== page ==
Louise, a young woman, presented to Brian Throne with a great deal of physical and mental pain and had been subjected to cyclical depression for a umber of years, usually occurring during the month of February. Before providing details under a number of skills subheadings I would like to make a general comment on Throne’s capacity to summaries that which had been said by Louise at various stages throughout the session.
A common criticism of the person-centered approach is that it is merely re-hashing what the client has Just said, resulting in a very slow and not very dynamic process, Brian Throne shows here how both reflection and summarizing can have very quick and positive impact on the client, when carried out tit skill. When Throne summarizes he manages somehow to add an extra layer of understanding and complexity to his summary. Which seems to allow the client to not only agree but open to further exploration.
At one point during the session, Louise physically changes her posture and facial expression when Throne managed to not only reflect what had just been said but also added a layer of meaning that seemed hidden to the client. It is as if his reflection and summarizing has a synergistic and additive affect. In one particular instance he does this with a single word, ‘Personae? [22:01]. On other occasions he deftly follows his summaries with a gentle probing and allows the client enough silence and space to contemplate on what has been said and subsequently offer a reply.
I can only hope that someday I can apply even a tiny fraction of the skill shown by Brian Throne. Attending and Active Listening I have combined examples of these two skills since as Throne seamlessly applies these skills throughout the session. His body language, which includes a forward- leaning posture, mirroring of Louse’s facial expressions and genuine laughter at the appropriate times, all show a counselor staying in the present moment with his client throughout. He frequently verbalizes that he understands what she is saying and follows this up with impressive reflection and summarizing.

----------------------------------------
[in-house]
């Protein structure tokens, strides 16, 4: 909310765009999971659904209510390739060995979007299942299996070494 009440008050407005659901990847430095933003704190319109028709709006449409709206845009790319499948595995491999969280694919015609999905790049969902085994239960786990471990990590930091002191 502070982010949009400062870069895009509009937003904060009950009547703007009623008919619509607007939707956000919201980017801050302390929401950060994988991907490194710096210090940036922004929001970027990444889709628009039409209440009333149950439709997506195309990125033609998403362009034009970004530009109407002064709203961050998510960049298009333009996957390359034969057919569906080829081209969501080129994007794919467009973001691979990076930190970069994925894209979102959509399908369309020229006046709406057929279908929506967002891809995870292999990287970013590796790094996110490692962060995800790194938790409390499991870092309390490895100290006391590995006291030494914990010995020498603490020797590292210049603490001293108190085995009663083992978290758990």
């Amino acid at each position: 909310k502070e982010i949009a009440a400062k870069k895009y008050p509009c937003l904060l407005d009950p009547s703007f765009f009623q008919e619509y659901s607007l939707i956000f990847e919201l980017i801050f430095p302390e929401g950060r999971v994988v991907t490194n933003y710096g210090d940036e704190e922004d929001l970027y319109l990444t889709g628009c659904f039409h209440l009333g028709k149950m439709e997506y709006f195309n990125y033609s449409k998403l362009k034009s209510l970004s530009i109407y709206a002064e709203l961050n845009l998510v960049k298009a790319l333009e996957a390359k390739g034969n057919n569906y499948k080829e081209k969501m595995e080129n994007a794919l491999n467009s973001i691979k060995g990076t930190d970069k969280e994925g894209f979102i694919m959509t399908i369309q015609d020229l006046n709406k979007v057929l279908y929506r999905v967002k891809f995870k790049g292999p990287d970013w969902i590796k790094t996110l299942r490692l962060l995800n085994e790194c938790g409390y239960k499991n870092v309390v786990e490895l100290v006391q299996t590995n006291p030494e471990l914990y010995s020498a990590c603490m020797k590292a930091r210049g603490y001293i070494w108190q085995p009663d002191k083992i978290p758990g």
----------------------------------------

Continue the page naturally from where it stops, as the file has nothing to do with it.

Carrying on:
Reflective skills Although Throne applies this throughout I have chosen a particular time [37:38], which I believe is a good example of this skill. Throne says ‘It doesn’t seem genuine to you to plan anything? ‘ he Is asking this question since Louise describes how she has learned to adopt strategies in order to cope socially. She has done this for so long hat she is no longer sure which is the real her. She is taken aback by this summary and Throne Immediately states that he Is merely ‘holding it up to you’.
Although this almost literal example of reflecting skills, I believe it is very apt. Being Concrete Louise finds it difficult to start the session and Throne Immediately Jumps in to Empathy When Louise describes her constant planning and strategist for every social situation, Throne replies with ‘That’s so wearying? [23:38]; this to me is one of many obvious displays of empathy, which almost always get a positive response from the linen. Probing Throne probes throughout, always in a gentle and non threatening way.
These probes are almost always preceded by a brief summary and/or reflection. A very good example of this is when Throne asks Louise Why did you want to drink alcohol on the train? [27:07]. Asked by another counselor, this question might elicit a defensive response but Louise tentatively supplies an answer, which is subsequently expanded on after more gentle probing. Feedback When Louise asks Throne why he asked the question about why she wanted alcohol n the train, he provides succinct but gentle feedback, which allows the session to enter a new area.
He replies by saying ‘Because it seemed to me that you wanted to escape. ‘ [28:17]. Conclusion There are other examples of the skills described above throughout the session but I have tried to include the ones I felt allowed for a deeper relationship between counselor and client. I enjoyed this session very much and it has focused my attention on the skills required to help our clients acquire a greater awareness of themselves and their environments.